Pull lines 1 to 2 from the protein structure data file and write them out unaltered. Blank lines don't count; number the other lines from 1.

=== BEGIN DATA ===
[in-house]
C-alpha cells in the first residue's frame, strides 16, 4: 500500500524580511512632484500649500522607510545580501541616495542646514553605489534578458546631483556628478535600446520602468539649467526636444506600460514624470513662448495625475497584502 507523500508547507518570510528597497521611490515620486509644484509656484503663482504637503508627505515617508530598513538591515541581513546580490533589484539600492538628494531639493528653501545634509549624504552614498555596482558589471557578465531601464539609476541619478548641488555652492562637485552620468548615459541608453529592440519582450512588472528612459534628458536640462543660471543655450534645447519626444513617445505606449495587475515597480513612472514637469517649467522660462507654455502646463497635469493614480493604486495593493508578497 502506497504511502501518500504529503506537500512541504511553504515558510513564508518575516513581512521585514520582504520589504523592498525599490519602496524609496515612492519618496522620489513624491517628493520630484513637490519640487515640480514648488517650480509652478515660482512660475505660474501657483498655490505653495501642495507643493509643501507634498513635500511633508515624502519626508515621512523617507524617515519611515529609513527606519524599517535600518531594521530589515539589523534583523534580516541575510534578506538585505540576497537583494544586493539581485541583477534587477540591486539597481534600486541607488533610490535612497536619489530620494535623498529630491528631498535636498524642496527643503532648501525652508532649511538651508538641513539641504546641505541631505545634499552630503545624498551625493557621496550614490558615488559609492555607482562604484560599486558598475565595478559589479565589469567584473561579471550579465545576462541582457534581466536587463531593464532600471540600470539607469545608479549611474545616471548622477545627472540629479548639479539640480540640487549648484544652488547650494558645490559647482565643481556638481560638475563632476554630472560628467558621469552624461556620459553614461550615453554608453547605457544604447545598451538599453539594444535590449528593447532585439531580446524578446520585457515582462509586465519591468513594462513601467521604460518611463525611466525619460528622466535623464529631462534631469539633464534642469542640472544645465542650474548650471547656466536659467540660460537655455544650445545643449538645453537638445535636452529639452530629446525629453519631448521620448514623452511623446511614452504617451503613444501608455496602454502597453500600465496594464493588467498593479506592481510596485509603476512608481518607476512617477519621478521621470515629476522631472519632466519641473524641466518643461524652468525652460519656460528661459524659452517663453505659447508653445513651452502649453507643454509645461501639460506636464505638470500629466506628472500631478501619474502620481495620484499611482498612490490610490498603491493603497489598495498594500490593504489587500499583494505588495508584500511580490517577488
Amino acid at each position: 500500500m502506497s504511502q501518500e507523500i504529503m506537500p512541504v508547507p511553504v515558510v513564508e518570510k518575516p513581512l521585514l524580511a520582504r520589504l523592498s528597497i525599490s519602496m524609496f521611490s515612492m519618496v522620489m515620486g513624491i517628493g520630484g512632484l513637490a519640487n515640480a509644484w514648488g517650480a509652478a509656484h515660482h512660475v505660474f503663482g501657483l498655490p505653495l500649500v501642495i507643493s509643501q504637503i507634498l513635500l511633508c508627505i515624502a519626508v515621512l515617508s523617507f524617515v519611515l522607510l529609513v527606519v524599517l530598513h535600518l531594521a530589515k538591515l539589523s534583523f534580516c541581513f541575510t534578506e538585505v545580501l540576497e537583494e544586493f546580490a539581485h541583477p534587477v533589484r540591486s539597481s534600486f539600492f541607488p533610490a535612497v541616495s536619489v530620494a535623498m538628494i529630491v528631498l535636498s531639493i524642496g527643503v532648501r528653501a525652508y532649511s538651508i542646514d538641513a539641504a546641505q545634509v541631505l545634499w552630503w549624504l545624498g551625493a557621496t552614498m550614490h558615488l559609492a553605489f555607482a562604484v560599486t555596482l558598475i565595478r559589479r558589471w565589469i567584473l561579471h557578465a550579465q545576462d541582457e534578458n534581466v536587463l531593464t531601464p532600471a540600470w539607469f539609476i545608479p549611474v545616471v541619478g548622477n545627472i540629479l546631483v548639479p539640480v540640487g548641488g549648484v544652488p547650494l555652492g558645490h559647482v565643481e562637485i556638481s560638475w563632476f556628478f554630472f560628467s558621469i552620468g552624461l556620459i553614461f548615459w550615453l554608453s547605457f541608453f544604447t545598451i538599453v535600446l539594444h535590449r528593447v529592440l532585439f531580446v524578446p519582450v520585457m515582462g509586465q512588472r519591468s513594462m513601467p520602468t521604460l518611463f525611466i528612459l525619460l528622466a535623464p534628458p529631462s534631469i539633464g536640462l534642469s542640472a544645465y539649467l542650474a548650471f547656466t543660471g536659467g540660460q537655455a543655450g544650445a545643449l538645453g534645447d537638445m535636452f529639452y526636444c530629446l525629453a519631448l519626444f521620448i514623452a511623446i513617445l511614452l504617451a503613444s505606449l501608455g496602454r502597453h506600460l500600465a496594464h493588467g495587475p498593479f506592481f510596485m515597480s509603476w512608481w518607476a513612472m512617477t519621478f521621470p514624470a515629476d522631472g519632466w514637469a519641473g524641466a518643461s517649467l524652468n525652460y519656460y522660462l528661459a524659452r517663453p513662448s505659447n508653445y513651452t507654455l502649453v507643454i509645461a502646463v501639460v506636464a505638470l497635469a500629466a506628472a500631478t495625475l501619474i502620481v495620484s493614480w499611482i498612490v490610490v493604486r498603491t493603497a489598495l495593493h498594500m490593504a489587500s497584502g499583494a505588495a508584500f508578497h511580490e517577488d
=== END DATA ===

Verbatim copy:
[in-house]
C-alpha cells in the first residue's frame, strides 16, 4: 500500500524580511512632484500649500522607510545580501541616495542646514553605489534578458546631483556628478535600446520602468539649467526636444506600460514624470513662448495625475497584502 507523500508547507518570510528597497521611490515620486509644484509656484503663482504637503508627505515617508530598513538591515541581513546580490533589484539600492538628494531639493528653501545634509549624504552614498555596482558589471557578465531601464539609476541619478548641488555652492562637485552620468548615459541608453529592440519582450512588472528612459534628458536640462543660471543655450534645447519626444513617445505606449495587475515597480513612472514637469517649467522660462507654455502646463497635469493614480493604486495593493508578497 502506497504511502501518500504529503506537500512541504511553504515558510513564508518575516513581512521585514520582504520589504523592498525599490519602496524609496515612492519618496522620489513624491517628493520630484513637490519640487515640480514648488517650480509652478515660482512660475505660474501657483498655490505653495501642495507643493509643501507634498513635500511633508515624502519626508515621512523617507524617515519611515529609513527606519524599517535600518531594521530589515539589523534583523534580516541575510534578506538585505540576497537583494544586493539581485541583477534587477540591486539597481534600486541607488533610490535612497536619489530620494535623498529630491528631498535636498524642496527643503532648501525652508532649511538651508538641513539641504546641505541631505545634499552630503545624498551625493557621496550614490558615488559609492555607482562604484560599486558598475565595478559589479565589469567584473561579471550579465545576462541582457534581466536587463531593464532600471540600470539607469545608479549611474545616471548622477545627472540629479548639479539640480540640487549648484544652488547650494558645490559647482565643481556638481560638475563632476554630472560628467558621469552624461556620459553614461550615453554608453547605457544604447545598451538599453539594444535590449528593447532585439531580446524578446520585457515582462509586465519591468513594462513601467521604460518611463525611466525619460528622466535623464529631462534631469539633464534642469542640472544645465542650474548650471547656466536659467540660460537655455544650445545643449538645453537638445535636452529639452530629446525629453519631448521620448514623452511623446511614452504617451503613444501608455496602454502597453500600465496594464493588467498593479506592481510596485509603476512608481518607476512617477519621478521621470515629476522631472519632466519641473524641466518643461524652468525652460519656460528661459524659452517663453505659447508653445513651452502649453507643454509645461501639460506636464505638470500629466506628472500631478501619474502620481495620484499611482498612490490610490498603491493603497489598495498594500490593504489587500499583494505588495508584500511580490517577488